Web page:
The Different Types of Sporting Shotguns

Shotguns are one of the most versatile weapons out there. They are a favorite choice of hunters, and with the right choice of ammunition, can be used to hunt everything from upland birds to big whitetail bucks. Shotguns can also be used as home defense weapons. But with so many uses, a lot of people are not aware that there are actually many different types of shotguns. 

Article Sponsored by Sage & Braker Fine Gun-Cleaning Products

Fred Bohm, owner of Sage & Braker, is a strong proponent of women in the shotgun sports. He wrote this article as a primer for women who are thinking of taking up wing and clays shooting. 

The Different Types of Sporting Shotguns

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Shotguns are one of the most versatile weapons out there. They are a favorite choice of hunters, and with the right choice of ammunition, can be used to hunt everything from upland birds to big whitetail bucks. Shotguns can also be used as home defense weapons. But with so many uses, a lot of people are not aware that there are actually many different types of shotguns. 

But what is a shotgun exactly? Shotguns are defined as long guns capable of firing multiple projectiles at once, each loaded with pellets that spread out after leaving the barrel. Unlike rifles that use spiral grooves, or rifling, inside of the barrel, most shotguns have a smooth bore. This makes them not as accurate as rifles when shooting a single projectile, but the larger number and spreading of these projectiles increases your chances of hitting your intended target. This makes them ideal choices for fast moving targets and close-range situations. 

So what are all of these shotguns, and how do they work? Which one might be the best choice for you? Let’s take a look at some of the most popular types of shotguns, as well as some of their advantages and disadvantages.

Semi-Automatic Shotguns

First on our list are semi-auto shotguns. Each time the trigger is pulled on one of these shotguns, a single shot is fired, the shell is ejected, and a new shell is chambered. These shotguns use the recoil of the shot in order to automatically eject the empty shell and cycle the next round. Because of this, these guns have a much higher speed of shooting when compared to double-barreled shotguns, which have a maximum two-shell capacity.

Semi autoA semi-automatic shotgun.

Using a gas-operated or recoil-based cycling system, semi-auto shotguns will also produce noticeably less recoil than other shotguns. Couple this with a higher ammunition capacity, and a shooter can really send a lot of rounds downrange quickly and efficiently. For someone who is looking for a shotgun with the least amount of felt recoil, look no further than a semi-automatic shotgun. Of course, semi-autos do have their downsides.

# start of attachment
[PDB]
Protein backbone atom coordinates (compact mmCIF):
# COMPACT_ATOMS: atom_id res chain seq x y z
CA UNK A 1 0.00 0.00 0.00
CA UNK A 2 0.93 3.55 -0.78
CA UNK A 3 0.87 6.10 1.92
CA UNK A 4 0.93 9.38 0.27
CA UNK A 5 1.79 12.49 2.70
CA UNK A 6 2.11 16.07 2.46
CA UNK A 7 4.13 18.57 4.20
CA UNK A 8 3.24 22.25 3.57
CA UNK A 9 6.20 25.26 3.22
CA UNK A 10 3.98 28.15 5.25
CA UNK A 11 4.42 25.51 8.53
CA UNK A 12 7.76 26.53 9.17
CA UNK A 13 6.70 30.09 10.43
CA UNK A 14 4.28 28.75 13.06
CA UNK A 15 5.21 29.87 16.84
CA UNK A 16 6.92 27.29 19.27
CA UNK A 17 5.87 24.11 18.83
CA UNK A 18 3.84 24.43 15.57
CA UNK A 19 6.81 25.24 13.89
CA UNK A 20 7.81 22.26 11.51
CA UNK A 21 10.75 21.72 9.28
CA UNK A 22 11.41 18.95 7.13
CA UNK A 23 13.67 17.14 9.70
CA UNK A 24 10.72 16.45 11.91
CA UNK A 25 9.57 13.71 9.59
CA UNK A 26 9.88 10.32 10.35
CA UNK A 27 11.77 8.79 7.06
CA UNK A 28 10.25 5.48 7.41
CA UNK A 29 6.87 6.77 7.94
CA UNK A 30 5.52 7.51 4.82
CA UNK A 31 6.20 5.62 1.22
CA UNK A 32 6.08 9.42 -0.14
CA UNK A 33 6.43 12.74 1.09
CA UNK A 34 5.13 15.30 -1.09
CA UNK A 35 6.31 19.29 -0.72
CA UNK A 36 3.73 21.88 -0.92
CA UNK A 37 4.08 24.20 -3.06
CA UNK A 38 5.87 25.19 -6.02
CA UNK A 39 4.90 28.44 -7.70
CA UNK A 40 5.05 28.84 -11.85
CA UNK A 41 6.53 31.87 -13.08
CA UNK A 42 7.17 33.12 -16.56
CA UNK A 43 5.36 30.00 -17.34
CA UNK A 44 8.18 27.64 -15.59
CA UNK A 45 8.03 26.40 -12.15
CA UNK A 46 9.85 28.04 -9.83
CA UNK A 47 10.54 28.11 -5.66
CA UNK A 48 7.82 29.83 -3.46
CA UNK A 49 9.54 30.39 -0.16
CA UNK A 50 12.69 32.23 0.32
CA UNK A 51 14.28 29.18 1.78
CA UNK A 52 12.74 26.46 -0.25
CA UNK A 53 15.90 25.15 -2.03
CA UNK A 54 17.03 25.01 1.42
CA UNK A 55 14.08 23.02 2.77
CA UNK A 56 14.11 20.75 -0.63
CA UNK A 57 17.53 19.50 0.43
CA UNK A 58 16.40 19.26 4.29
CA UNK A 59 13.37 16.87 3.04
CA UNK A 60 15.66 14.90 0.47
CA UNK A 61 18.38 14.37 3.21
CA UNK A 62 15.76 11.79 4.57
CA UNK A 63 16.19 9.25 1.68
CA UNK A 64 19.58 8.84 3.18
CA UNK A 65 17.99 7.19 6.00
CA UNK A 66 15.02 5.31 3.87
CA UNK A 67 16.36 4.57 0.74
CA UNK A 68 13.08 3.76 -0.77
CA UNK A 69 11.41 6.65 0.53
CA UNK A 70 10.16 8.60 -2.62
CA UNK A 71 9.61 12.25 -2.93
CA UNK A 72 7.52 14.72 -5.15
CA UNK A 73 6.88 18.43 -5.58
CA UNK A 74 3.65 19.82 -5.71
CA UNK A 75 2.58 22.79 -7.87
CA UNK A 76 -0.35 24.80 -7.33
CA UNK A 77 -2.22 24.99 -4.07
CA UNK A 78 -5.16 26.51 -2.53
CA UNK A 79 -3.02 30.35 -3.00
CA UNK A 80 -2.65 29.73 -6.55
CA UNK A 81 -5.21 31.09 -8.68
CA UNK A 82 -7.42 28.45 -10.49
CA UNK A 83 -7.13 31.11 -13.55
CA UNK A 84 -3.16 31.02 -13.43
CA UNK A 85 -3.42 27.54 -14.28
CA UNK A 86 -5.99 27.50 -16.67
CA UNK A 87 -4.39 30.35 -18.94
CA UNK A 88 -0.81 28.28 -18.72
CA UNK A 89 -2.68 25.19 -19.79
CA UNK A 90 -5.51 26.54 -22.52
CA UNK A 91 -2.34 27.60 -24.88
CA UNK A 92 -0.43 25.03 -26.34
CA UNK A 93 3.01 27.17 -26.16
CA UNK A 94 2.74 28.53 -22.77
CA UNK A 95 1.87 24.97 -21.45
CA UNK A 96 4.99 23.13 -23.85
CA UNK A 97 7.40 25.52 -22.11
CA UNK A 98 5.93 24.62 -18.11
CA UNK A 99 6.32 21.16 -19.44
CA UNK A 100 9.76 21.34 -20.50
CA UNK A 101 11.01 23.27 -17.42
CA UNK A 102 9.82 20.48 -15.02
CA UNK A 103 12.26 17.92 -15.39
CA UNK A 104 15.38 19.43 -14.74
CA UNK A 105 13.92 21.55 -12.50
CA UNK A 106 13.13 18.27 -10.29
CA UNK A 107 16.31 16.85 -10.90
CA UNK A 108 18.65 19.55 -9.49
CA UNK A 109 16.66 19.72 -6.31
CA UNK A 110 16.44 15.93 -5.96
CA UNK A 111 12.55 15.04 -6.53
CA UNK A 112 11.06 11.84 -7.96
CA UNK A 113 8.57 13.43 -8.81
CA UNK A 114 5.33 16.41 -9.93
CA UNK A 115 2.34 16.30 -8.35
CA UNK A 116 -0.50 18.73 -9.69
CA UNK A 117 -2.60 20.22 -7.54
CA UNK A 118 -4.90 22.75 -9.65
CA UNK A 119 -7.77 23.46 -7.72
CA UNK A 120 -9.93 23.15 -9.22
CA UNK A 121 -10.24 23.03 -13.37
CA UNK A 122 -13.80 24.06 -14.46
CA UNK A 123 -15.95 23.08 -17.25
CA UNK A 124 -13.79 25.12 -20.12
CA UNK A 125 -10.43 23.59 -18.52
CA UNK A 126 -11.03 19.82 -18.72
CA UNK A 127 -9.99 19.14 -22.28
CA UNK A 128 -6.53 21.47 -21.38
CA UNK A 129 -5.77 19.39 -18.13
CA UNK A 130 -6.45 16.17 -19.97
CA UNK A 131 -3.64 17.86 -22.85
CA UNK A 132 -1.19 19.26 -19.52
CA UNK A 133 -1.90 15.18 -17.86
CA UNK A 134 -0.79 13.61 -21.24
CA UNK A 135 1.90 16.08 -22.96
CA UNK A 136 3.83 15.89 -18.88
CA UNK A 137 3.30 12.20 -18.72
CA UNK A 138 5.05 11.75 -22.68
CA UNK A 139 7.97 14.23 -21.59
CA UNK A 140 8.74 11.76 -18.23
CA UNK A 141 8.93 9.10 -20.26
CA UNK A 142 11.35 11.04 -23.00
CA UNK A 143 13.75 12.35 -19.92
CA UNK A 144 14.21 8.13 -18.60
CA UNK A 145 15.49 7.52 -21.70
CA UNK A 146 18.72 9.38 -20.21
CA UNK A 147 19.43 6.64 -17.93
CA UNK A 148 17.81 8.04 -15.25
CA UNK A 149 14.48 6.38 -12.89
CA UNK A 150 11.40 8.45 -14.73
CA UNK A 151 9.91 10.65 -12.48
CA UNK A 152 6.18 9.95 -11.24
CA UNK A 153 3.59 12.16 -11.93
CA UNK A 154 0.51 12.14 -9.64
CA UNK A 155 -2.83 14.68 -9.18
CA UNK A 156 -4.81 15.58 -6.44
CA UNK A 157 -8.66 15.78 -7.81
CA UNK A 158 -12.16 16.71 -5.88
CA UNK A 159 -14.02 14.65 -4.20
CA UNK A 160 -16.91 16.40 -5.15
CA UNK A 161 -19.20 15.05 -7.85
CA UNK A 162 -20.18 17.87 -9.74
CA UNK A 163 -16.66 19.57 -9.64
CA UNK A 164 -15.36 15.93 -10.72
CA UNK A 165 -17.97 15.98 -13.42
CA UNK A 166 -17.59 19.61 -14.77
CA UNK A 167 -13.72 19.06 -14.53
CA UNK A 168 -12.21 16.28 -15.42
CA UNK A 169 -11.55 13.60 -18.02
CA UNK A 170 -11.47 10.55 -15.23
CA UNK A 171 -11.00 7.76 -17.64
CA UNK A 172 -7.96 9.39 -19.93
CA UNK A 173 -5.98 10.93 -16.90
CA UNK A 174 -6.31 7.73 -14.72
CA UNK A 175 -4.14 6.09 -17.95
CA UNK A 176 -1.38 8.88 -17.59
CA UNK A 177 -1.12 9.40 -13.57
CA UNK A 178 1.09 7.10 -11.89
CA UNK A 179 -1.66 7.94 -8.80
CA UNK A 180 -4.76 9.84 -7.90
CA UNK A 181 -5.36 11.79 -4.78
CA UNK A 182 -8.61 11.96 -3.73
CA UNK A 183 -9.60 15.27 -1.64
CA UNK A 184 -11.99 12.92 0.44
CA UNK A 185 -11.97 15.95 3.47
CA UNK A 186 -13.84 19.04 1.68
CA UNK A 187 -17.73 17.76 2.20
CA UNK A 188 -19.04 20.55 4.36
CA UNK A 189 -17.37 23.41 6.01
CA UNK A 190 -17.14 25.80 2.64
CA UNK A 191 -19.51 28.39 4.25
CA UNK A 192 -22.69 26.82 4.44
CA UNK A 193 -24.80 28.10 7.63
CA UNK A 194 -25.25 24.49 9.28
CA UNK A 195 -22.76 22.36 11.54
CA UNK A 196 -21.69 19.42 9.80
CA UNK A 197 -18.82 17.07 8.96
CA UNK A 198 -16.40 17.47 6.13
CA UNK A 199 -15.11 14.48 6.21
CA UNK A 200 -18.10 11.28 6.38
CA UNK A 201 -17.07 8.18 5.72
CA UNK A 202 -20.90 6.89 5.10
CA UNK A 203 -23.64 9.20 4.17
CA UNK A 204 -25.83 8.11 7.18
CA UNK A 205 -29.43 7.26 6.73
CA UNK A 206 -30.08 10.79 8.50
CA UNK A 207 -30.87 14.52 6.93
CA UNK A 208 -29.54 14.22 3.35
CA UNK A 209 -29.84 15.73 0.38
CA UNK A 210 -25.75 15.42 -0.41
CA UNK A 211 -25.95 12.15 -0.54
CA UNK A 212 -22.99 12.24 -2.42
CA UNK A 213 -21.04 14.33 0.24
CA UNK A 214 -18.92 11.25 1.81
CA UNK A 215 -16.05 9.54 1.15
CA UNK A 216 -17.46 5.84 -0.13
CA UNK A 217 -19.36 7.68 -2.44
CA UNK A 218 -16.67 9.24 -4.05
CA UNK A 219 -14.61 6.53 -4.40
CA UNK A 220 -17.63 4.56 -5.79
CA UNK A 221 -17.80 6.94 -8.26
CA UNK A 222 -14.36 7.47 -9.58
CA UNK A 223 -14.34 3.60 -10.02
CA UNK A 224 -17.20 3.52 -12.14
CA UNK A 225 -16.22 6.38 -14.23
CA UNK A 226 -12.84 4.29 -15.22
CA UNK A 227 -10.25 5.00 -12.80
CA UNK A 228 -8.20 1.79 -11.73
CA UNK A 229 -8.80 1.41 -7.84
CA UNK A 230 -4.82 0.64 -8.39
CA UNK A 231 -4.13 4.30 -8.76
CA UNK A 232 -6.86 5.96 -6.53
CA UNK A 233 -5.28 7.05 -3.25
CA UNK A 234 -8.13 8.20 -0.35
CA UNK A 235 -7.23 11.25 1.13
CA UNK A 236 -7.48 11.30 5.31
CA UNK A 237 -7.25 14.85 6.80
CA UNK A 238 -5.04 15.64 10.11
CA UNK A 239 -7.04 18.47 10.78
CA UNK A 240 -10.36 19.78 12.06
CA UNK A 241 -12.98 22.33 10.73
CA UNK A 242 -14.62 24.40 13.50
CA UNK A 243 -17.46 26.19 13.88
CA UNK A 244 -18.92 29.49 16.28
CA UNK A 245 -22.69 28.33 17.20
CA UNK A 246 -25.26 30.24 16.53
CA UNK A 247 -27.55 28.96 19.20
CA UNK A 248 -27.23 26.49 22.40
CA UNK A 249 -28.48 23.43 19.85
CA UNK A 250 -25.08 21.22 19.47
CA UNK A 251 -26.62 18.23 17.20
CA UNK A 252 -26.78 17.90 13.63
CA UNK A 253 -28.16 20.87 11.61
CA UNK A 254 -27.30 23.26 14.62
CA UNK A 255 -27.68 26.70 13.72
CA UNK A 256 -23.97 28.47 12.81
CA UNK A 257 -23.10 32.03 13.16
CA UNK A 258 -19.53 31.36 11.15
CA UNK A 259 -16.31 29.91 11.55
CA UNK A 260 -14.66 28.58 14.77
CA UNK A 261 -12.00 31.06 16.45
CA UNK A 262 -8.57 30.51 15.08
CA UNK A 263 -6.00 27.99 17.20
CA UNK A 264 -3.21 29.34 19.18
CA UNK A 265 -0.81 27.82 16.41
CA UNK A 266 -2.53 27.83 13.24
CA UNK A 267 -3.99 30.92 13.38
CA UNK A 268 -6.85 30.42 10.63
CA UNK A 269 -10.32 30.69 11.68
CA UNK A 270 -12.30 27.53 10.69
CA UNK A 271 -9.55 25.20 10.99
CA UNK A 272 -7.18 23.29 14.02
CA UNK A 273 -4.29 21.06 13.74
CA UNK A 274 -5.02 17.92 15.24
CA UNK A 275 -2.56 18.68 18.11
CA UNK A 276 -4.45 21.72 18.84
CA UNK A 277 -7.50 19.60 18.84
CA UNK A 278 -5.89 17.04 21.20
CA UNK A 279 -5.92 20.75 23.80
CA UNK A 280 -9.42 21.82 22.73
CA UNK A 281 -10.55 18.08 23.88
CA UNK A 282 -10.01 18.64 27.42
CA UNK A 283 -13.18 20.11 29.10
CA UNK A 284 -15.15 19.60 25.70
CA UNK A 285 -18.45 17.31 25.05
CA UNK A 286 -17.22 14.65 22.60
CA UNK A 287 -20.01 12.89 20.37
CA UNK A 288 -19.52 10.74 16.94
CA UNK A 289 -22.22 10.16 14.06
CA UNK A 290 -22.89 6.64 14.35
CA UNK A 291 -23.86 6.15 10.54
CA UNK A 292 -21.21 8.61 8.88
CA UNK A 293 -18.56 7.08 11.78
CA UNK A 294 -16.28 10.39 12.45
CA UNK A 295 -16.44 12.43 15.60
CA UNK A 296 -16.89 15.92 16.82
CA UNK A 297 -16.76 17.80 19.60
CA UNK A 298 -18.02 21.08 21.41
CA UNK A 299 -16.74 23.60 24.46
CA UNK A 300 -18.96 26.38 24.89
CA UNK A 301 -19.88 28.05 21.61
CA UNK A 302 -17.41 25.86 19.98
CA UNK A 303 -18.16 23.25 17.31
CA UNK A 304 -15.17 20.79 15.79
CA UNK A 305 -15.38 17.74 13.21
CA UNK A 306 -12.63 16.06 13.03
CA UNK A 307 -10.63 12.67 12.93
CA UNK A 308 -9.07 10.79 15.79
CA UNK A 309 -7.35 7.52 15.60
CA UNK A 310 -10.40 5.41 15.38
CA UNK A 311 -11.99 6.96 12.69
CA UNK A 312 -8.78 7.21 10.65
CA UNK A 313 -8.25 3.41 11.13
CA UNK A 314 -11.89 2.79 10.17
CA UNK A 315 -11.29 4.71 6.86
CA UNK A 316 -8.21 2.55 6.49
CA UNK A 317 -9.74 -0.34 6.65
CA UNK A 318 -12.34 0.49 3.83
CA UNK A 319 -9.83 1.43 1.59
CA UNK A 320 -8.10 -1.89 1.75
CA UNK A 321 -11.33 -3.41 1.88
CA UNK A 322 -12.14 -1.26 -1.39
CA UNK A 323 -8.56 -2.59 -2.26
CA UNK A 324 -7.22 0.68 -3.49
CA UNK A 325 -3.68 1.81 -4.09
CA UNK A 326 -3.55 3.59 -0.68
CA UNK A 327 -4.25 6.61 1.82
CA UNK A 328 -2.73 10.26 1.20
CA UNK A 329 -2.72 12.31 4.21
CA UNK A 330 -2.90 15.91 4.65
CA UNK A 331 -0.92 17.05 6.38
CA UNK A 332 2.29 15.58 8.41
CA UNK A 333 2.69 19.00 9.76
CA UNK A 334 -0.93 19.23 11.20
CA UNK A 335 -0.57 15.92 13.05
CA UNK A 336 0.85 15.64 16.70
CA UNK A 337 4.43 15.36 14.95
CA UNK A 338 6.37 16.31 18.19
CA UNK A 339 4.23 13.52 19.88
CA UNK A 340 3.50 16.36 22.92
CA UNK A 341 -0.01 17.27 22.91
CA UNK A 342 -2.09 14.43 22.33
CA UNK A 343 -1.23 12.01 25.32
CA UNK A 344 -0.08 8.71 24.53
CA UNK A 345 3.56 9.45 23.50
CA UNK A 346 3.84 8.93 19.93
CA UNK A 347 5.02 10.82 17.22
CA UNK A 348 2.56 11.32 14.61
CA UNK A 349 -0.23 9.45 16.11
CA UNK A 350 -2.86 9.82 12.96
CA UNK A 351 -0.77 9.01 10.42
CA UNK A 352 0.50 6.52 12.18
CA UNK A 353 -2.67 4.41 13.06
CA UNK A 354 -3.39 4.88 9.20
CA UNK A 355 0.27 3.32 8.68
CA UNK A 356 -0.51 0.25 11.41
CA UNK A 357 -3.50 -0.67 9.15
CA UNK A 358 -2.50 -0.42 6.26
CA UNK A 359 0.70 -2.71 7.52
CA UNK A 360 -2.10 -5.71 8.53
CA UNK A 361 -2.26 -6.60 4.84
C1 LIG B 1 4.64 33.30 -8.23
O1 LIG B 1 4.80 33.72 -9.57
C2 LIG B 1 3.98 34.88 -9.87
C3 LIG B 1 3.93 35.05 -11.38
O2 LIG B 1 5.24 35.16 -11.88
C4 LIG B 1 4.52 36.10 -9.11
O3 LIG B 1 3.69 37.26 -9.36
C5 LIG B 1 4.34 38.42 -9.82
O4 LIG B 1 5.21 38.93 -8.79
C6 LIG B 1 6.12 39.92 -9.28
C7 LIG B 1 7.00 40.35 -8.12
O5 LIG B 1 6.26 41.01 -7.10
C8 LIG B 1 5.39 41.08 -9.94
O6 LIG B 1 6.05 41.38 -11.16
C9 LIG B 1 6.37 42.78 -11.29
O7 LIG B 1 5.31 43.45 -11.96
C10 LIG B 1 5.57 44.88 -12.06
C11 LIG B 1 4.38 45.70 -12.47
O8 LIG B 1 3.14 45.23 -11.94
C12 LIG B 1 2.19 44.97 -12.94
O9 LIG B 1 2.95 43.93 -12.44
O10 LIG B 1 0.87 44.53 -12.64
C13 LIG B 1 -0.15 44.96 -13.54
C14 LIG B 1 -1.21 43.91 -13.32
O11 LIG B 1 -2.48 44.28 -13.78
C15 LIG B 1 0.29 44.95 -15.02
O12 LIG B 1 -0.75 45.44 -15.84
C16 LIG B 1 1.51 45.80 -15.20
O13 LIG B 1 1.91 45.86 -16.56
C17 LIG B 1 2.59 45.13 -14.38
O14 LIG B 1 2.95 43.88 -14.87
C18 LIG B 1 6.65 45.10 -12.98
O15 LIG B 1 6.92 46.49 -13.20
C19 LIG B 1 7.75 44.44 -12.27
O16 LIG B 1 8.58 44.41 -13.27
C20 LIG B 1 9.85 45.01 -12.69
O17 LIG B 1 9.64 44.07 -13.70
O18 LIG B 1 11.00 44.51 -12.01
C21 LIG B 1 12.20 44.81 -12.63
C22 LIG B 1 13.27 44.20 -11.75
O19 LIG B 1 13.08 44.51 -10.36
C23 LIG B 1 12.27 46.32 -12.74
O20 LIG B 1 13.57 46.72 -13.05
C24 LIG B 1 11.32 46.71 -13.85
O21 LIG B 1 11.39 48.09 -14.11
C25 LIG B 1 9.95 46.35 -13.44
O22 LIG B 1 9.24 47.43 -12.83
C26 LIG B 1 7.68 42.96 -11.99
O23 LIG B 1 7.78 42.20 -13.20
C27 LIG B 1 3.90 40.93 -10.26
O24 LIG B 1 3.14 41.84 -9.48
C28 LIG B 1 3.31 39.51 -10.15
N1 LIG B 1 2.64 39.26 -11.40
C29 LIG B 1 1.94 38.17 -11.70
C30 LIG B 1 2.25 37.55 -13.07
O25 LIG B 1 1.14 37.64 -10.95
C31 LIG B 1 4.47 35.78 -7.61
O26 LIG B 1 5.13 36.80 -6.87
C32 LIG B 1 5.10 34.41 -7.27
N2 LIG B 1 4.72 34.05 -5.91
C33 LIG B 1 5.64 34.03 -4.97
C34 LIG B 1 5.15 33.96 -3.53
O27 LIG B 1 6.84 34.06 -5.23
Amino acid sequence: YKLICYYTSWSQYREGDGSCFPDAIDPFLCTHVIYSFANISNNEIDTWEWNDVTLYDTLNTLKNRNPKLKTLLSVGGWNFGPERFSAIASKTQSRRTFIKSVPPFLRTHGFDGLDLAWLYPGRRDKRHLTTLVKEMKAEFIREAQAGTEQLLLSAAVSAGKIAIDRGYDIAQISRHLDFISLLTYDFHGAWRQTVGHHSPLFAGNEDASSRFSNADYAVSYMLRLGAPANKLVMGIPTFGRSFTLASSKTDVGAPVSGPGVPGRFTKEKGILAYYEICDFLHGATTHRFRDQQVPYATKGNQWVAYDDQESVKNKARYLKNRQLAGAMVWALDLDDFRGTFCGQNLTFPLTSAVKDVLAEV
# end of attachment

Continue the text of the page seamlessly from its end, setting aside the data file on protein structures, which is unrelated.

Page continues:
For example, since you have only one barrel you can only use one choke at a time, which does not give you as much versatility or options. Their design is also much more complex than other types of shotguns, making them much more prone to jamming failures. This design can be much more difficult to understand and work with. 

That being said many duck hunters as well as upland hunters make a semi-automatic shotgun their go-to weapon in the field. It’s hard to beat the gun’s speed of fire and shell capacity.

Double-Barrel Shotguns

Double-barrel shotguns (side by sides as well as over/unders) are a favorite of hunters and sport shooters, and are one of the most simple designs of all the shotguns. One major advantage they have is the overall shorter length while still having the same barrel length when compared to other types of shotguns. You will also get two different barrels to shoot from, allowing you to choose which barrel to shoot. This gives you two different chokes to choose from depending on the situation. They are also very popular by upland hunters because they can be light and snappy, making them an excellent choice for carrying on long hunts in the uplands.

SxSThis side by side is an example of a double-barreled shotgun. The other is an over/under, which also has two barrels but in a stacked configuration.

Like any other type of shotgun, double barrel shotguns have their drawbacks as well. First, they have a much lower shell capacity. After only two shots, you must reload. This reloading process is also a little slower than with other types of shotguns as well. Because of their simple design, they also tend to have the most felt recoil out of all of the different types of shotguns. Finally, double barrel shotguns are usually more expensive than semi-autos.

Pump-Action Shotguns